Tuesday, December 3, 2013

Laurel and Hardy in Toyland

The first film version of Babes in Toyland appeared in 1934. It was one of several films to showcase the famous comedy duo of Stan Laurel and Oliver Hardy. This was just before studios would try out Technicolor, so the film was made in black and white, though it is available today in a colorized version. (And also a 3D version.) But sound film had definitely made its debut by now, so the film was a musical, though Laurel and Hardy did not sing any songs.

And now, being an Oz fan and as I'm sure many Oz fans are reading, let's get the Oz connections out of the way. (There may be even more.) The film was released by MGM, who would—of course—release their own version of The Wizard of Oz five years later. The producer was Hal Roach, who played the Cowardly Lion in L. Frank Baum's silent film version of The Patchwork Girl of Oz. Oliver Hardy played a farmhand who briefly disguises himself as a tin woodman in the 1925 silent comedy version of The Wizard of Oz. Finally, Charlotte Henry, who plays the heroine here, had been considered to play Dorothy in a never-realized version of Oz by Samuel Goldwyn.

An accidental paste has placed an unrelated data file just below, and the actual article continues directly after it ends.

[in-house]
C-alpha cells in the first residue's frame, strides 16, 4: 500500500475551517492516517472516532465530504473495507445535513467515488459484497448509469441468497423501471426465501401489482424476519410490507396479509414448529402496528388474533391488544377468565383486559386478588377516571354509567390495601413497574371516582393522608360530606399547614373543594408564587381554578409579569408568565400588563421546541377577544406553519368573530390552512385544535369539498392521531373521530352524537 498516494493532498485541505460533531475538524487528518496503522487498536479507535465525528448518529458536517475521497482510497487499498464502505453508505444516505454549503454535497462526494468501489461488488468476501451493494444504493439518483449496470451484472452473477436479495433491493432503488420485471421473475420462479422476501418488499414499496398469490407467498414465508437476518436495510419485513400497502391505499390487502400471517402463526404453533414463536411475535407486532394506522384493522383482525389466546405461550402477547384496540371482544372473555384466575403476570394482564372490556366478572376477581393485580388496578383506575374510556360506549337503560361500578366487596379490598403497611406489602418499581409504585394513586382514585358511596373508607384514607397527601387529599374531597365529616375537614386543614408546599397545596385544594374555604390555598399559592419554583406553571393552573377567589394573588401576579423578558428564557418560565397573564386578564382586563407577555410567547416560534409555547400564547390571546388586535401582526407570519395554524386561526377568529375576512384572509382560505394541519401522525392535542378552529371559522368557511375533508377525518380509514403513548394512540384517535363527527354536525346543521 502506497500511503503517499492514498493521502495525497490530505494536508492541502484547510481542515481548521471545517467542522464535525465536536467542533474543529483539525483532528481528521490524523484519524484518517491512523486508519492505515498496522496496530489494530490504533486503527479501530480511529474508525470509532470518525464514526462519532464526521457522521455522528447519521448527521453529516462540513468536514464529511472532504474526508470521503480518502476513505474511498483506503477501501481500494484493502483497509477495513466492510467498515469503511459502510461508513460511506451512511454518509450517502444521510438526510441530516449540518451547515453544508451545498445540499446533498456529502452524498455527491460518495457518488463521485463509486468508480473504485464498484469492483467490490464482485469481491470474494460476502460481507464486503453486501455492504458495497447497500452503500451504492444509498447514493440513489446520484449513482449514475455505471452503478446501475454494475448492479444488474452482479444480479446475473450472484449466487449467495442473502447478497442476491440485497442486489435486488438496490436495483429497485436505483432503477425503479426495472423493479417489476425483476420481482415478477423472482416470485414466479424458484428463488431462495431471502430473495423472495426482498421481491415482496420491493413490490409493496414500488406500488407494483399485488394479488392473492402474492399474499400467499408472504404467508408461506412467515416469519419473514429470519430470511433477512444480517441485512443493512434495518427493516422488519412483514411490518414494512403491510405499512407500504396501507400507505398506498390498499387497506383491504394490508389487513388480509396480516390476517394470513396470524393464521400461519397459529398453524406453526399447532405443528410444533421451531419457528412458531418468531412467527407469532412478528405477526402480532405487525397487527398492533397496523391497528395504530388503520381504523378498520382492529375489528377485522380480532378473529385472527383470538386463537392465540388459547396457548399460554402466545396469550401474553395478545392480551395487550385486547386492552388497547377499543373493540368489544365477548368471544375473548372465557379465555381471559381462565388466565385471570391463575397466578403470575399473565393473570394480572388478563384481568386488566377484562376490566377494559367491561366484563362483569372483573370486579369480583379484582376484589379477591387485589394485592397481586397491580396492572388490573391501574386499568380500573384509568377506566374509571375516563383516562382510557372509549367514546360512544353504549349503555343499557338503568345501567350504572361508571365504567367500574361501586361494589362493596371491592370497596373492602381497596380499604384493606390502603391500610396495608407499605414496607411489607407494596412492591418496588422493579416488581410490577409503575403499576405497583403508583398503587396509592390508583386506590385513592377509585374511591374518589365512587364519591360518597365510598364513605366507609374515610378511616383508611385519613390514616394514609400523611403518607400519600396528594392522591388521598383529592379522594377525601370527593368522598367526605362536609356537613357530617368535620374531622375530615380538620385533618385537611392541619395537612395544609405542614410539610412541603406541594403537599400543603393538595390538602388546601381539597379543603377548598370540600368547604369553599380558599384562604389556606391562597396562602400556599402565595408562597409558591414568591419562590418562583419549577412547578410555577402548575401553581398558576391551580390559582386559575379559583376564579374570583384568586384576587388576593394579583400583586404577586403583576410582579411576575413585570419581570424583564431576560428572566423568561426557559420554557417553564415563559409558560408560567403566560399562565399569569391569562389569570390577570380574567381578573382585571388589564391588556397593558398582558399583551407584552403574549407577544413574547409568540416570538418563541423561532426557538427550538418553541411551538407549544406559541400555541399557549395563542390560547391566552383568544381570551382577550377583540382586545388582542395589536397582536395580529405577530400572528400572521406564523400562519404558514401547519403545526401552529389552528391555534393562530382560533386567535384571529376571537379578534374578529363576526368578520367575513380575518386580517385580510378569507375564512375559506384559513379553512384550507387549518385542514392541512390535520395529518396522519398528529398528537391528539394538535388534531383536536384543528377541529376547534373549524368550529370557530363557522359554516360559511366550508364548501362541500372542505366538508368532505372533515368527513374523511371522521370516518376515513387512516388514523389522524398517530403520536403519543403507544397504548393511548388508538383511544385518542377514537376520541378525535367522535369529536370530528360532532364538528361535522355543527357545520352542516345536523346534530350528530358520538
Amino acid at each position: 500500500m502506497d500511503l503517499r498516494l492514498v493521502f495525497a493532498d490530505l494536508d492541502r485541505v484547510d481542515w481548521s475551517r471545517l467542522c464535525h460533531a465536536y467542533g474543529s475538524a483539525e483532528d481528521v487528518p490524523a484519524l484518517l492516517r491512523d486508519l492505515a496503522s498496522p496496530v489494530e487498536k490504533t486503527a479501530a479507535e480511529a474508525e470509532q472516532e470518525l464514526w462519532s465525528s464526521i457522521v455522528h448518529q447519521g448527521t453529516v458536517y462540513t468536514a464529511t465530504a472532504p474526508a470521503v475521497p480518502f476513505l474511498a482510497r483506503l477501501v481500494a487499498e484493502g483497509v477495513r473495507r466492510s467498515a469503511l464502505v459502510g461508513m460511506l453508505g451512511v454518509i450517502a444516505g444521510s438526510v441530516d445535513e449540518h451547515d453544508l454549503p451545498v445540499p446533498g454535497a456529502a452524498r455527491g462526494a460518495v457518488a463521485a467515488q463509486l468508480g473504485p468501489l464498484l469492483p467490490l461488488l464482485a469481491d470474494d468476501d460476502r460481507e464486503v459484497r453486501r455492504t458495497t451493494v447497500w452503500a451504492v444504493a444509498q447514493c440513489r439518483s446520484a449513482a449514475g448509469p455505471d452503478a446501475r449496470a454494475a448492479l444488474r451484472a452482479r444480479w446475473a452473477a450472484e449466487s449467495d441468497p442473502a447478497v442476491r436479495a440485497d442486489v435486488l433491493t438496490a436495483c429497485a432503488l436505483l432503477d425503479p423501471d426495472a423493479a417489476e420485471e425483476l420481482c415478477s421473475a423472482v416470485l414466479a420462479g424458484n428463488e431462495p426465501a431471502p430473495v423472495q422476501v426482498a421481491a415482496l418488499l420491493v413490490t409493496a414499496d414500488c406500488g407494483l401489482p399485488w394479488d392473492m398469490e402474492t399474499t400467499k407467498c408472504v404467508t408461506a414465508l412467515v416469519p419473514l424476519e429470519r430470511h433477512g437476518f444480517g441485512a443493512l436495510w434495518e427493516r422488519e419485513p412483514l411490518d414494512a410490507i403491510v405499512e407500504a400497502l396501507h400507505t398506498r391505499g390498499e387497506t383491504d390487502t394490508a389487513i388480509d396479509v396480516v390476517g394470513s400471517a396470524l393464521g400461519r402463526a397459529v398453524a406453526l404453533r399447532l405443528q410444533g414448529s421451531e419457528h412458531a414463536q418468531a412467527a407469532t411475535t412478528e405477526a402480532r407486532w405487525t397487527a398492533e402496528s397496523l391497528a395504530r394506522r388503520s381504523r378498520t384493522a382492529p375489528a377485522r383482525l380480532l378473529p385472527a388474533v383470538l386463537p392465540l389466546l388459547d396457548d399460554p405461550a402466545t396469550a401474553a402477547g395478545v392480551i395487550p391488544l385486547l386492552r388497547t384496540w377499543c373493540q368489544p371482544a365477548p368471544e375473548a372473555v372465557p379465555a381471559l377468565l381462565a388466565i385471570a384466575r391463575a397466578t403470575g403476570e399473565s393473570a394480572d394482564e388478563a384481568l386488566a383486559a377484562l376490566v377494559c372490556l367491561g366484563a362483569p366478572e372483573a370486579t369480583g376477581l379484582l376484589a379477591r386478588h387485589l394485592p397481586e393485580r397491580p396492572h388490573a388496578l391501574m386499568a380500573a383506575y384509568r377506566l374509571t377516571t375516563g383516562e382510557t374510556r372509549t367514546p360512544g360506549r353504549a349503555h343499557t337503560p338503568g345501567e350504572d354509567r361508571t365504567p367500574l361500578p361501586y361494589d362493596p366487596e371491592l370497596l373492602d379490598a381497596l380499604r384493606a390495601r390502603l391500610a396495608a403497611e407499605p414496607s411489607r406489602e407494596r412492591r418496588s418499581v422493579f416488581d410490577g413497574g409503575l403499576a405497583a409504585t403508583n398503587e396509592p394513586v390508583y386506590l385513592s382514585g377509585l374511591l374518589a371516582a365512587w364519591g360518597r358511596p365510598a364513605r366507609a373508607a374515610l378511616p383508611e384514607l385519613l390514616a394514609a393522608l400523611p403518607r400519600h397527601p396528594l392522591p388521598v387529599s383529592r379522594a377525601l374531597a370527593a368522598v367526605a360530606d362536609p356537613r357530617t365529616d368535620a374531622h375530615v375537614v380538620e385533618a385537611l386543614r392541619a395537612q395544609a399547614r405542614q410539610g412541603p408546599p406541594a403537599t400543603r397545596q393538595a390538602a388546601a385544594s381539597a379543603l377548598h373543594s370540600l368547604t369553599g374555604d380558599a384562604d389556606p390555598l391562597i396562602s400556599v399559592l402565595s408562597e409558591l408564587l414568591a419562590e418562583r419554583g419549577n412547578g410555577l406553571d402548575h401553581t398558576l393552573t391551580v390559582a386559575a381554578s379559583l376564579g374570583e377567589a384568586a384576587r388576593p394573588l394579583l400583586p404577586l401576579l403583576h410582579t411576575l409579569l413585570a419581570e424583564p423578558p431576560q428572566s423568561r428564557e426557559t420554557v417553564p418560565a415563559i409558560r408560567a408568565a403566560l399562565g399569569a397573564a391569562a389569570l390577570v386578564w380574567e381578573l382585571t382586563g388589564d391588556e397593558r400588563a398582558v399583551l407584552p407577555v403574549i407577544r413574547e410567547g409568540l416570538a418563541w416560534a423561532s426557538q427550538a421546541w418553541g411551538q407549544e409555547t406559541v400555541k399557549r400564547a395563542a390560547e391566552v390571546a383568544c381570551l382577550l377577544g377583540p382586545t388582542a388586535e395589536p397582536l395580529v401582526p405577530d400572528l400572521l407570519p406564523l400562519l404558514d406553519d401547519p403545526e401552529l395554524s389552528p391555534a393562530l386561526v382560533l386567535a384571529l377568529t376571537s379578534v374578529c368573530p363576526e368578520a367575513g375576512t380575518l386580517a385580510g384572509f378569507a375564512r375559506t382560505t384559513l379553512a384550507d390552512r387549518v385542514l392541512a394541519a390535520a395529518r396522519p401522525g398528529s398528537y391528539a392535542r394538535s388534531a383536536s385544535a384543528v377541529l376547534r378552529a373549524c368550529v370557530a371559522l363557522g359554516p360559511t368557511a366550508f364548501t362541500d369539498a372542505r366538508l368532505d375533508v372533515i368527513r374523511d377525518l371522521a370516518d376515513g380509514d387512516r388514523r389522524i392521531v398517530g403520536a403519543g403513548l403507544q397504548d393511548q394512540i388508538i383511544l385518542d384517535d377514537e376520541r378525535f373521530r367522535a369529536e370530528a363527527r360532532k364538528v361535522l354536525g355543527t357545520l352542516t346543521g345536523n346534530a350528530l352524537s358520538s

Mother Goose
After Mother Goose (Virginia Karns) steps out of a giant book and sings "Toyland," we see Toyland, a merry land surrounded by a wall and gates, just across a crocodile-infested river from the dreaded Boogeyland, where the Boogeymen live. Of course, there is a toy factory in Toyland, who make toys for Santa Claus to deliver on Christmas Eve. Children play merrily when they are not in school, and even some of the houses appear to be dollhouses. And (on special permission from Walt Disney), Mickey Mouse and the Three Little Pigs appear. (Mickey is portrayed by a costumed monkey, the character almost unrecognizable; two children and a little person play the Pigs.)

Bo Peep